facebook-no-script

Category: Festivals — Trinidad

Dancers perform for Indian Arrival Day in Trinidad. Photo: Edison Boodhoosingh

Indian Arrival Day

This national public holiday (30 May) commemorates the arrival of the first indentured labourers from India on the Fatel Rozack in 1845, following the Emancipation of African slaves in 1838. Waves of indentured immigrants arrived at Nelson Island, off the coast of Chaguaramas, before being sent to various estates where the living conditions were often

Spiritual Baptist Liberation Day is celebrated in March. Photo by Chris Anderson

Spiritual (Shouter) Baptist Liberation Day

Celebrated on 30 March, Spiritual (Shouter) Baptist Liberation Day commemorates the abolition of the colonial-era British-instituted Shouters Prohibition Ordinance. In 1917, the Ordinance was enacted and for 34 years this syncretic religion (a mix of Christian and African Orisha elements) was banned, ostensibly, for no greater reason than the loud sounds of their singing and clapping

A Trinidad festival guide for 2018

Here are some of Trinidad’s most treasured festivals, in alphabetical order…starting with the big one: the Carnival season.

Siparee/Supari Mai or the Black Madonna/Virgin at the Church of La Divina Pastora (the Divine Shepherdess) in Siparia. Photo: Ariann Thompson/MEP Publishers

The Miracle Mother — La Divina Pastora, Siparee/Supari Mai, the Black Madonna

In what was once a Capuchin pilgrimage church of the same name in Siparia — a town settled by the first Spanish colonists — stands a dark-skinned statue of the Virgin Mary as La Divina Pastora (the Divine Shepherdess). But this is not her only name, and Catholics are not the only ones who celebrate her.

In 2017, a cermony was held at the Red House to honour indigenous ancestors whose skeletal remains were found under its foundations. Photo by Maria Nunes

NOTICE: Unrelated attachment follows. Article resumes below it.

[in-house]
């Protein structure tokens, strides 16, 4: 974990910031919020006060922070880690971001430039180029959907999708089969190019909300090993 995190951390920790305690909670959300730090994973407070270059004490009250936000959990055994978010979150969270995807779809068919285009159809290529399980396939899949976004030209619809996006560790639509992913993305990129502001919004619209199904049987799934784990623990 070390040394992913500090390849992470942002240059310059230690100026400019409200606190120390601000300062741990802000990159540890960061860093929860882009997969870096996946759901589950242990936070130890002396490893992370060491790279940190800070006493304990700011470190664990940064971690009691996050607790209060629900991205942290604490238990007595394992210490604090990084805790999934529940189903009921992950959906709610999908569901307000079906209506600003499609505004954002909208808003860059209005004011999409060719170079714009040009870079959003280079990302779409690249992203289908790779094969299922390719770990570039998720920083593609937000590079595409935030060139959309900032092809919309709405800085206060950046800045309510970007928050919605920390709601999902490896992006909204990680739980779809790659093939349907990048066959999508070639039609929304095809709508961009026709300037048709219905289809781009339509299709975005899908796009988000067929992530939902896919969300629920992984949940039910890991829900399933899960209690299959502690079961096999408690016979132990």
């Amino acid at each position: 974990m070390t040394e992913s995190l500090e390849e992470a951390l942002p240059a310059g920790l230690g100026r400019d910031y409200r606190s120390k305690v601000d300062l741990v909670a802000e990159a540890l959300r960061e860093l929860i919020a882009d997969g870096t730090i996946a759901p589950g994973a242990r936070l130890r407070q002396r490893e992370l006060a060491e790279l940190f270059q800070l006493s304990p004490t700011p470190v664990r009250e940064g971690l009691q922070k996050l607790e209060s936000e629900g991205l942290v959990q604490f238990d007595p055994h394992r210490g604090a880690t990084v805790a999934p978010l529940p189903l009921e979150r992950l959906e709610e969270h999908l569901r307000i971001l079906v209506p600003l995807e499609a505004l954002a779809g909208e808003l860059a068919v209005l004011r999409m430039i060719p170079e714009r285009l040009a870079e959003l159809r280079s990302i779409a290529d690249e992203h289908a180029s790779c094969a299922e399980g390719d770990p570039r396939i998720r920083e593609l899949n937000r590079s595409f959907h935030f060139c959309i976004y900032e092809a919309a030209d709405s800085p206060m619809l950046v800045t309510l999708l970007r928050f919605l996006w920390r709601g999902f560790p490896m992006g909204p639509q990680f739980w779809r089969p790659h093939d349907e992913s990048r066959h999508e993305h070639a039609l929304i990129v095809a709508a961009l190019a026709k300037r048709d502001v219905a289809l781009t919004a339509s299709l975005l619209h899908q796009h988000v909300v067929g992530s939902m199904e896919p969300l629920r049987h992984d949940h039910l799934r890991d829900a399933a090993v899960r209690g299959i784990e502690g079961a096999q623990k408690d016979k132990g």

A Trinidad festivals calendar

In alphabetical order, here are some of the island’s most treasured festivals. For a full calendar of events, click here. Bocas Lit Fest The five-day Trinidad & Tobago Literary Festival brings together readers, writers, poets, and publishers from the Caribbean diaspora each April for book launches, discussions, performances, readings, workshops, and the presentation of annual

Soca legend Super Blue whips the crowd into a frenzy at QRC fete. Photo by Aaron Richards

Trinidad Carnival: the who, what, where, when, why

The Carnival season is like one large buffet. You can sample all of it over multiple courses; just some of it, by confining yourself to a few things which appeal to you; or none at all (which means leaving the restaurant altogether, to keep the analogy going). But the point is, there’s no right way

A blue devil at the Canboulay Riots Re-enactment. Photo by Warren Le Platte

Trinidad Carnival — what you need to know

A large part of Trinidad Carnival is about abandon and confrontation, an anti-authoritarian movement subverting all that inhibits and represses. So what you’ll find is a strange, testy negotiation between organisation and mayhem, rules and anarchy. And that hot and sweaty, drunk and disorderly, loud and wassy space in the middle is bliss for some, purgatory for others! Love it or hate it, it is a uniquely Trinidadian experience you are unlikely to forget. Are you ready?

Enjoying one of the many Carnival fetes in Trinidad. Photo: Aaron Richards

Our time — Trinidad Carnival in the new millennium

This is the mother of all West Indian style carnivals around the world. The intoxicating mix of high-energy music and street performed by masqueraders, some in costumes 50ft tall, make the massive parade an unforgettable experience of a lifetime.

The Trinidad & Tobago Great Race. Photo: Lyden Thomas

Trinidad & Tobago celebrations & festivals

Few things speak more eloquently to Trinidad and Tobago’s reputation as a place where people like to party, and as a multi-cultural melange, than the quantity and variety of festivals on the national calendar.

Machel Montano performs at CIC Fete. Photo by Jermaine Cruickshank, courtesy Machel Montano

Endless Wuk — a Trinidad Carnival Guide

A brief history of Carnival The history of Carnival in Trinidad and Tobago can be read as a history of banned things. When the French arrived in the1780s, they brought a tradition of pre-Lenten celebration, most visibly represented by masquerade balls. The island’s economy and society was supported by slave labour, and those slaves were

A menacing blue devil intimidates the crowd. Photo by Atiba Williams

Trinidad Carnival: the birth & evolution

Central to understanding much of the Trinidadian psyche is to understand the festival culture of the island. And no festival is greater than the Trinidad Carnival. The dynamism of the festival has sparked its reproduction throughout the rest of the Caribbean island chain, and as far away as Toronto, New York, Miami and Notting Hill. But everyone knows that Trinidad is the “mother of all West Indian carnivals”, which attracts visitors from all over the world, including international celebrities like Halle Berry. Its roots are here